Toby appeared this week on “So What You’re Saying Is” from the New Culture Forum to be interviewed by Peter Whittle on lockdowns and free speech. As the Free Speech Union (FSU) marks its second anniversary, Toby says that recent victories notwithstanding, the wider war is being lost and England could wind up having Europe’s worst free speech protection. He also discusses the past two years under Covid and why he feels vindicated. Watch the interview here.
It’s been all Canada on Joe Rogan’s popular Spotify podcast of late. First, crinkly rockers Neil and Joni threw their guitars out of the pram when Rogan dared to broadcast a number of different opinions on Covid and vaccines. Then fellow Canadian Dr. Jordan Peterson said climate models compounded their errors, just like interest. Green activists and zealots (often known in the climate change business as ‘scientists’) clutched their responsibly sourced pearls and whined, “Lawks a-mercy, it’s outrageous!” and “Banning’s too good for them!”. The septuagenarian songsters briefly found themselves out of the headlines as the mainstream media rushed to quell a growing sceptical climate debate and rubbish a troublesome competitor.
Dr. Peterson suggested that the climate was too complex to be modelled. Such notions were said to be a “word salad of nonsense“, reported a distraught Guardian. Dr. Sarah Perkins-Kirkpatrick of the University of Canberra added Peterson had “no frickin’ idea”. Professor Michal Mann of Penn State University said Peterson’s comments – and Rogan’s “facilitation” of them – was an “almost comedic type of nihilism” that would be funny if it wasn’t so dangerous.
This of course is the same Michael Mann who produced the infamous temperature hockey stick that was at the centre of the 2010 Climategate scandal. The graph was used for a time in IPCC reports and showed a 1,000 year straight temperature line followed by a recent dramatic rise. This startling image was helped by the mysterious disappearance of the medieval warming period and subsequent little ice age. Discussion about the graph led to Mann pursuing a U.S. libel suit against the broadcaster and journalist Mark Steyn. In court filings, Mann argued that it was one thing to engage in discussion about debatable topics, but it was quite another to “attempt to discredit consistently validated scientific research through the professional and personal defamation of a Nobel Prize recipient”. He is not himself a Nobel Prize recipient, but perhaps he was referring to someone else.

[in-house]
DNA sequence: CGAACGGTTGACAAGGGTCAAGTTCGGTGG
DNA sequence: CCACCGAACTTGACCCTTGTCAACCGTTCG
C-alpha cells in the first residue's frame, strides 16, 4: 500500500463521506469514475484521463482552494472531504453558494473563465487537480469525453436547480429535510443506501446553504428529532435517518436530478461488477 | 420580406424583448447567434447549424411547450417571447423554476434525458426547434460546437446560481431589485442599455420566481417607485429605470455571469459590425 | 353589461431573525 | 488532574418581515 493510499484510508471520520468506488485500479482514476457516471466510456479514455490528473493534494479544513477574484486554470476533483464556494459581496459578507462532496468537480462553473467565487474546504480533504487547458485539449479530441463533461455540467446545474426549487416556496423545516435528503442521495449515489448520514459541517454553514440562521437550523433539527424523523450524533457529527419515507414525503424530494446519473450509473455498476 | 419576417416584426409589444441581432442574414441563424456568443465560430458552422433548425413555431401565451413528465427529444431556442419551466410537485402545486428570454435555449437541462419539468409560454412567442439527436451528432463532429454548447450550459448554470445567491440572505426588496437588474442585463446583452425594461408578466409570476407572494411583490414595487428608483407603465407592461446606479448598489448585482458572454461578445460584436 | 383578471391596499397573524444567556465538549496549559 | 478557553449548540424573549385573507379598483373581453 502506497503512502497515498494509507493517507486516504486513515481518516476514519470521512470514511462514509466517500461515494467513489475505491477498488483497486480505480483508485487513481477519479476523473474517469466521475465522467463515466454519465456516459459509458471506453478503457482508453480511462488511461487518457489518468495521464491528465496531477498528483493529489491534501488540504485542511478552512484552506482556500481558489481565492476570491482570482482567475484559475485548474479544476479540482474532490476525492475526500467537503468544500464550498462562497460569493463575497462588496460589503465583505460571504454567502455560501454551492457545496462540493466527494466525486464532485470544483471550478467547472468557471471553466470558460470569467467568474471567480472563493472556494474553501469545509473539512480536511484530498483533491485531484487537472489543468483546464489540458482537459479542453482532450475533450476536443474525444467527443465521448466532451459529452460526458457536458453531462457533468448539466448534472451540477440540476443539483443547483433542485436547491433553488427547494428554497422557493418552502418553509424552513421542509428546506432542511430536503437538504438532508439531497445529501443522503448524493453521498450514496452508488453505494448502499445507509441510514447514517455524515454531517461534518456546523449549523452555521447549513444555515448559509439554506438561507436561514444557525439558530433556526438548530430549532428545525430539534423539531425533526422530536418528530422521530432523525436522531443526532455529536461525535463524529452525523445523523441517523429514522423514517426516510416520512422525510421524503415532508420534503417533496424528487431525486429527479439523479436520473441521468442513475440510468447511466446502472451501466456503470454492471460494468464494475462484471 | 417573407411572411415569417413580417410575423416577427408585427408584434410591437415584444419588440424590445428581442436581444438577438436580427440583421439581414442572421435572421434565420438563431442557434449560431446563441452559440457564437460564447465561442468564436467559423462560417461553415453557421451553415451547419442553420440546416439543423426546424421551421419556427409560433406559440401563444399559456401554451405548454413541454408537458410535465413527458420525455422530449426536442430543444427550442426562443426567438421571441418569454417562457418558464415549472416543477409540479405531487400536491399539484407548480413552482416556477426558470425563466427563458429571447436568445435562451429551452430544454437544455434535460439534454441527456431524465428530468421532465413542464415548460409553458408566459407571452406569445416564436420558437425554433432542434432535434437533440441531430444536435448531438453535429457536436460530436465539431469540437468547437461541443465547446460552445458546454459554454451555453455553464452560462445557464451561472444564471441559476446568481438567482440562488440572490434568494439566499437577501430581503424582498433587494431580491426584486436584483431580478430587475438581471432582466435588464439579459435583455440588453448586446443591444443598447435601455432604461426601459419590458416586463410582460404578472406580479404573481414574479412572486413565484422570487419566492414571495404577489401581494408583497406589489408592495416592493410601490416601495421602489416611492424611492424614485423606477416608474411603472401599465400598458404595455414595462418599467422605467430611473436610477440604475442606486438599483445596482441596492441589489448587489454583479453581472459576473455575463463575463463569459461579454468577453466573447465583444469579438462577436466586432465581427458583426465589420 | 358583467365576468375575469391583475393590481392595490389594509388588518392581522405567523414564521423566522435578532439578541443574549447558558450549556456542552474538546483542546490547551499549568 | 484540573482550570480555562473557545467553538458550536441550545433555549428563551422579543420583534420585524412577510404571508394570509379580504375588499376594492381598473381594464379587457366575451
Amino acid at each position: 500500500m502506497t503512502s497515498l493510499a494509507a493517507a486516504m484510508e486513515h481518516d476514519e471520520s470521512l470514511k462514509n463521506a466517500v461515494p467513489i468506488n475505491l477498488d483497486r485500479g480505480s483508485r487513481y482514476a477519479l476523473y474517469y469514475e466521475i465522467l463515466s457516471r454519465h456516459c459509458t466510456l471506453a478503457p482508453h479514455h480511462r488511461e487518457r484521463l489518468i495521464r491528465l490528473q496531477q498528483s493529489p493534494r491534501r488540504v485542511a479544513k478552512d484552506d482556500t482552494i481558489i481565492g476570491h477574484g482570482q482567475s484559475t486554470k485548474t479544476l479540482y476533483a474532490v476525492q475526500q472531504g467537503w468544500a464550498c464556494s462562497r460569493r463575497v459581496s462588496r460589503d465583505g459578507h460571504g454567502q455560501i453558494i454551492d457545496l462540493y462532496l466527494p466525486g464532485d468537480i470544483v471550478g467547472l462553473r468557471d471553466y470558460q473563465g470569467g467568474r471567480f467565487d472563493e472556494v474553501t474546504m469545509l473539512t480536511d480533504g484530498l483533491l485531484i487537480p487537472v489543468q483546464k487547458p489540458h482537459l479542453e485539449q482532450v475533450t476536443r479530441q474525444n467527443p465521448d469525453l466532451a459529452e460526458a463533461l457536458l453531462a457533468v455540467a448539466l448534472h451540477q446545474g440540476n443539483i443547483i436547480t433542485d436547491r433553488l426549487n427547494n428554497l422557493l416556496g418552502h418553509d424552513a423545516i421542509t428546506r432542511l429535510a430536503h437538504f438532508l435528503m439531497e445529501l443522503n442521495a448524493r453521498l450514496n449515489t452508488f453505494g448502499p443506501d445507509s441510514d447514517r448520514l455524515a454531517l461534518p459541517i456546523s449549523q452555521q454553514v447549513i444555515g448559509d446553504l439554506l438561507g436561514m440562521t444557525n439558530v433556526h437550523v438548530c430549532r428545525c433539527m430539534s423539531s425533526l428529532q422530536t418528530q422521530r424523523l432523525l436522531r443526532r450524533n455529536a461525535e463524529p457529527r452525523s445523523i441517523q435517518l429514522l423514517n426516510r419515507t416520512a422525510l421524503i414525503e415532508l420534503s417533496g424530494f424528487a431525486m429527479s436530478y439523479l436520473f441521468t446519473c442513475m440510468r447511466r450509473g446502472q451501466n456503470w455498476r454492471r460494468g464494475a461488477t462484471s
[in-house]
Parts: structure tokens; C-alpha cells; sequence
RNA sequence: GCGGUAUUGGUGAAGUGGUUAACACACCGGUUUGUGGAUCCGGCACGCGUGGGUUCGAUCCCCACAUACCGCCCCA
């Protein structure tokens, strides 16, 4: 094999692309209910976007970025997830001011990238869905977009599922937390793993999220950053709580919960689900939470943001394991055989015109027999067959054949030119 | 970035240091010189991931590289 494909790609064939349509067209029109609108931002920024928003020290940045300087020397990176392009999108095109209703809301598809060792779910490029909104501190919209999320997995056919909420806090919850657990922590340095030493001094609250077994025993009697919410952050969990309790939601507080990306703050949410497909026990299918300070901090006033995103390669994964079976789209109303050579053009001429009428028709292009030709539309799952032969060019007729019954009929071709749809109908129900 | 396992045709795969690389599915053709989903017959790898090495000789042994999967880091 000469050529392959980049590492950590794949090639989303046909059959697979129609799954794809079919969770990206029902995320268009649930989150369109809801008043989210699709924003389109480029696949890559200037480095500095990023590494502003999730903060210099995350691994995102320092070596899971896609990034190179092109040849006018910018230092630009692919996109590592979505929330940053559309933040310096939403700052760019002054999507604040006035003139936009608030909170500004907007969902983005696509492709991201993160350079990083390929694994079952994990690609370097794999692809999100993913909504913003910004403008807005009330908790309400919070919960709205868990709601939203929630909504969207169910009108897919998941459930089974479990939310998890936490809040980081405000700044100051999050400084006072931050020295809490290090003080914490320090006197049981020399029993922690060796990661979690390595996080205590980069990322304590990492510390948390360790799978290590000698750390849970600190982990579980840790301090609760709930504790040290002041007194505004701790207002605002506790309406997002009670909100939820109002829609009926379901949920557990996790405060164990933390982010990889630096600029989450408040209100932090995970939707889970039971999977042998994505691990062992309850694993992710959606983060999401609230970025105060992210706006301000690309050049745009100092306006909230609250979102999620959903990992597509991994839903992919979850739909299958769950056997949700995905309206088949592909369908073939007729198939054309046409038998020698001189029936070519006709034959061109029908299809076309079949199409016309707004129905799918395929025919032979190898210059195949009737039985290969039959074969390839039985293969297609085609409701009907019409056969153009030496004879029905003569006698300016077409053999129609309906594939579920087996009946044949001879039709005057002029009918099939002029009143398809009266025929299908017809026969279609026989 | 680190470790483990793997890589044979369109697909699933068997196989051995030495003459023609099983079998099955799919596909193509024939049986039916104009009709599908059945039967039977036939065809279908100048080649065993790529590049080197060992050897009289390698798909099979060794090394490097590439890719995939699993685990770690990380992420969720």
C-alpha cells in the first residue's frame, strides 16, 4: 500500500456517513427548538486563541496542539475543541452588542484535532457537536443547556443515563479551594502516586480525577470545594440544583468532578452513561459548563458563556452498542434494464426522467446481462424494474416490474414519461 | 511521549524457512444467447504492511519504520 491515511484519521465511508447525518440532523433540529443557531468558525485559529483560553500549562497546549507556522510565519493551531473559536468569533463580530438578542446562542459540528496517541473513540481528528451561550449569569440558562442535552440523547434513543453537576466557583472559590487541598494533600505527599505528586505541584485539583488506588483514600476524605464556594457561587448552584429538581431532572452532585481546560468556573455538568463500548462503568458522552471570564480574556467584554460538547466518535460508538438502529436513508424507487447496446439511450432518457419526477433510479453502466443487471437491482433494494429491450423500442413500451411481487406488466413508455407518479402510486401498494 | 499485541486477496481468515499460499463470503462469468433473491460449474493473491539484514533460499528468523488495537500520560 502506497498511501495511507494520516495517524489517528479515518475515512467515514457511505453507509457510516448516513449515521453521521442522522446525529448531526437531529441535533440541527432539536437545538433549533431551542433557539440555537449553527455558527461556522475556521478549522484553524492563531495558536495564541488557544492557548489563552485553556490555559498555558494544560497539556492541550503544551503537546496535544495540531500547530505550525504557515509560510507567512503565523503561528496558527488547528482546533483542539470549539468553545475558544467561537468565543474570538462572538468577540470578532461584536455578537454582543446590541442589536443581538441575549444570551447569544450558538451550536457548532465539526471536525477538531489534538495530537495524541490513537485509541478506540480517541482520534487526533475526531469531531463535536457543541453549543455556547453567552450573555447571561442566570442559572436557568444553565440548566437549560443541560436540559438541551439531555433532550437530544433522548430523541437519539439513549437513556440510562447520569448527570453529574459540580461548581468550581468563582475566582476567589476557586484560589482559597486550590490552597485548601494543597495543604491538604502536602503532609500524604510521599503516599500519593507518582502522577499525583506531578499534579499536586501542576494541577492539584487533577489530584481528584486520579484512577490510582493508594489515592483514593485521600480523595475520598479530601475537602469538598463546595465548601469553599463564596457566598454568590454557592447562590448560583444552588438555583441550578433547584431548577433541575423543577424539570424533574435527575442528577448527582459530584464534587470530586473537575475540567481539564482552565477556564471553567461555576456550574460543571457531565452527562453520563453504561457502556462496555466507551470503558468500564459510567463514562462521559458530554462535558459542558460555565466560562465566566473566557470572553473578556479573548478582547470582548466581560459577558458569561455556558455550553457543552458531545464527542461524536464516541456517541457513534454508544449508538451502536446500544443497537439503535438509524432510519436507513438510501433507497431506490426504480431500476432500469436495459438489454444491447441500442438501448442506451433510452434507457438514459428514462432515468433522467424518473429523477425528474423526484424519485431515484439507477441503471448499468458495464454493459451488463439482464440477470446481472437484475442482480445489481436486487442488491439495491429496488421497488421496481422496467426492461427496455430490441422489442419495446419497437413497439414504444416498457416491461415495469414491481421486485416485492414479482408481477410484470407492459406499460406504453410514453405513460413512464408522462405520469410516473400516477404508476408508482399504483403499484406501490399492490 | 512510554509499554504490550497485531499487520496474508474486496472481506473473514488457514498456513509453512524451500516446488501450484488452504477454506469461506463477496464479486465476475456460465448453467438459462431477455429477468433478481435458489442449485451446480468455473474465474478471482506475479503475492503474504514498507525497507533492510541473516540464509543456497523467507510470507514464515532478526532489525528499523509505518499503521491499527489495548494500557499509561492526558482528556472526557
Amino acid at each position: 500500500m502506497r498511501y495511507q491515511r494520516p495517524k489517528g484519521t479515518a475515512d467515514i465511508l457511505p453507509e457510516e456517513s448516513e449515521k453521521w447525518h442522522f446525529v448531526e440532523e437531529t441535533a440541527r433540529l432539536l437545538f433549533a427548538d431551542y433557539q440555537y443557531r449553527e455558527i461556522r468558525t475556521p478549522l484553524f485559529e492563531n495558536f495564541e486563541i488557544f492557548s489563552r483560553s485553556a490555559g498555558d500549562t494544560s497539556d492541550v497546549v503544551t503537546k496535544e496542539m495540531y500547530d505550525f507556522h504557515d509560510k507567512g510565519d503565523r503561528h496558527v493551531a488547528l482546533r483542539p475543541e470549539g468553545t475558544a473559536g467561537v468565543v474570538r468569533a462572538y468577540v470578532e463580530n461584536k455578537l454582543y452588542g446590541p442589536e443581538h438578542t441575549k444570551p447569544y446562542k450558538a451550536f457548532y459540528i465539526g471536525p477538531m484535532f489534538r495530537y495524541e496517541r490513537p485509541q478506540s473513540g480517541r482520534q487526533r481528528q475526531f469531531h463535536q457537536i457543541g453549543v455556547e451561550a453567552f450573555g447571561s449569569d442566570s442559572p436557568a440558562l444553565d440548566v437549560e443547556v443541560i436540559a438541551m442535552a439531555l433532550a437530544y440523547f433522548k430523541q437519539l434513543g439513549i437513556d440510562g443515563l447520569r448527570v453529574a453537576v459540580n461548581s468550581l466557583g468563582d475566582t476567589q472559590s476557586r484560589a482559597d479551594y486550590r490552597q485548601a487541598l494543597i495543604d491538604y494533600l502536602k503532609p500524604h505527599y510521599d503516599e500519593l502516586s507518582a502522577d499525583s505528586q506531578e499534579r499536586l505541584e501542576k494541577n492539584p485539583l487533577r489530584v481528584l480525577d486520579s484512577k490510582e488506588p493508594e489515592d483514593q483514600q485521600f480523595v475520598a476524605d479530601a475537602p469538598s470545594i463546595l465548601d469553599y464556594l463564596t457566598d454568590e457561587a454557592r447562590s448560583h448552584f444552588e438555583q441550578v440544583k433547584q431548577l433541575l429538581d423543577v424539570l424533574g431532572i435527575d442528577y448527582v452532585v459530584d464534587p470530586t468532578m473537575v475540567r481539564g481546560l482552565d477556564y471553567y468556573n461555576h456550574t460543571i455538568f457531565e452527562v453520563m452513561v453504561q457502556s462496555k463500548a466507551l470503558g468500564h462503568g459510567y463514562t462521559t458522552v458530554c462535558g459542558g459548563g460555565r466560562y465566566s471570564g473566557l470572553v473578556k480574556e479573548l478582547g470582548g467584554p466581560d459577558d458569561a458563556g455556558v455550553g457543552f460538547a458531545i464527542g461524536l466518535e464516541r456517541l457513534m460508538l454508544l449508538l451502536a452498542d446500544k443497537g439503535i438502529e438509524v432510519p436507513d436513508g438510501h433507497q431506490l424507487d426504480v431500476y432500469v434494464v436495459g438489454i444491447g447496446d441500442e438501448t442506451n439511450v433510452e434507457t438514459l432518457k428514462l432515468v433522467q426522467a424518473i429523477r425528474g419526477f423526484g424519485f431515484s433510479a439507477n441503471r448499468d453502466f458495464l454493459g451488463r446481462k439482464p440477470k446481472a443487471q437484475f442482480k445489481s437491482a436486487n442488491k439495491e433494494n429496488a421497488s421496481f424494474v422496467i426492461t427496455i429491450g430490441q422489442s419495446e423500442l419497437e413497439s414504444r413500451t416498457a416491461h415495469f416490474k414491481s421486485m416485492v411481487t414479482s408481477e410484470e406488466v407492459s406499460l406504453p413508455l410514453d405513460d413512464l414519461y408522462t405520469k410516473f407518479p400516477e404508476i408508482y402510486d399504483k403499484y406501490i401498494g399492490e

Independent minded communicators like Joe Rogan and take-no-prisoner intellectuals such as Dr. Peterson command a worldwide audience and they are difficult to cancel. The battle between Neil Young and Joni Mitchell and Joe Rogan, sitting on a $100m Spotify contract, had only one free speech winner – at least for the moment. Meanwhile, the Guardian’s default position when faced with something unsettling like the ‘settled’ science of anthropogenic climate change is to declare it will not “lend” its credibility to its critics by engaging in debate. That was obviously not possible with Peterson’s remarks being plastered all over social media, although it could be argued that the Guardian reporting the vulgar abuse users posted in response is not much of a substitute for the usual lofty disdain.
Daily Sceptic contributor Noah Carl has written a must-read piece for UnHerd about the decline and fall of Nature, once the world’s most prestigious scientific journal. Here are the first three paragraphs:
Nature is a revered name in academic publishing. The journal was founded in London in 1869, and has since become one of the two main titles (the other being Science) that every academic wants to publish in. Having just one “Nature paper” on your CV can be enough to land a tenure-track job at a top department.
It’s all the more concerning then, that in the last few years, Nature has handed over an increasing amount of editorial space to social justice activism. In February of 2019, Jordan Peterson remarked that a once-great publication was going “farther down the social constructionist rabbit hole”.
The latest example comes in the form of a piece titled “Anti-racist interventions to transform ecology, evolution and conservation biology departments”, published in the journal Nature Ecology & Evolution. No less than twenty-six authors are listed under the title, suggesting this was not some trivial undertaking. It includes charts, tables and even a glossary of key terms (with entries such as “racial microaggressions” and “white privilege”).
Worth reading in full.